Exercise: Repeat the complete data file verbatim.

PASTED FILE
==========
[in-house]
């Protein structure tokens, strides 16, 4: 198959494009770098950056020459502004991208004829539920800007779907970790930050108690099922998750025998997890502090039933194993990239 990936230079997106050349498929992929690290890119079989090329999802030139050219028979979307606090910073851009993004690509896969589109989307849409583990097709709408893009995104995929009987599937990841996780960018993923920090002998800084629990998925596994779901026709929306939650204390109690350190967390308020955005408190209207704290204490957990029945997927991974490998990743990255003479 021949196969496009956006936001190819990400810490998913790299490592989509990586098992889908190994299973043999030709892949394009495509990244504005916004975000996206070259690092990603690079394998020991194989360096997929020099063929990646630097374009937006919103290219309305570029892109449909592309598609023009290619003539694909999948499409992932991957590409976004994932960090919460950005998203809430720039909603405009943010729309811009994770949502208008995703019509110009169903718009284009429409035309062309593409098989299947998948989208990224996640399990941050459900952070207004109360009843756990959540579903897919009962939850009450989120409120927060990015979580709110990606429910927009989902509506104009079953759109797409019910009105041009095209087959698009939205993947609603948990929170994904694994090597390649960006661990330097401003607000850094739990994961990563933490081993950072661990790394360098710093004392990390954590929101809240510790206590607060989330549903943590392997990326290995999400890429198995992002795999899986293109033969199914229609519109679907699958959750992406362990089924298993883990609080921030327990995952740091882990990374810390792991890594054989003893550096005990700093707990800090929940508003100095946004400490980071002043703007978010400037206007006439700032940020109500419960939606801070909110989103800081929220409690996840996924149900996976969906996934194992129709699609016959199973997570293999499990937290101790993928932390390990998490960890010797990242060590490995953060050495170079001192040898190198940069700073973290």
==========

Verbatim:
[in-house]
């Protein structure tokens, strides 16, 4: 198959494009770098950056020459502004991208004829539920800007779907970790930050108690099922998750025998997890502090039933194993990239 990936230079997106050349498929992929690290890119079989090329999802030139050219028979979307606090910073851009993004690509896969589109989307849409583990097709709408893009995104995929009987599937990841996780960018993923920090002998800084629990998925596994779901026709929306939650204390109690350190967390308020955005408190209207704290204490957990029945997927991974490998990743990255003479 021949196969496009956006936001190819990400810490998913790299490592989509990586098992889908190994299973043999030709892949394009495509990244504005916004975000996206070259690092990603690079394998020991194989360096997929020099063929990646630097374009937006919103290219309305570029892109449909592309598609023009290619003539694909999948499409992932991957590409976004994932960090919460950005998203809430720039909603405009943010729309811009994770949502208008995703019509110009169903718009284009429409035309062309593409098989299947998948989208990224996640399990941050459900952070207004109360009843756990959540579903897919009962939850009450989120409120927060990015979580709110990606429910927009989902509506104009079953759109797409019910009105041009095209087959698009939205993947609603948990929170994904694994090597390649960006661990330097401003607000850094739990994961990563933490081993950072661990790394360098710093004392990390954590929101809240510790206590607060989330549903943590392997990326290995999400890429198995992002795999899986293109033969199914229609519109679907699958959750992406362990089924298993883990609080921030327990995952740091882990990374810390792991890594054989003893550096005990700093707990800090929940508003100095946004400490980071002043703007978010400037206007006439700032940020109500419960939606801070909110989103800081929220409690996840996924149900996976969906996934194992129709699609016959199973997570293999499990937290101790993928932390390990998490960890010797990242060590490995953060050495170079001192040898190198940069700073973290």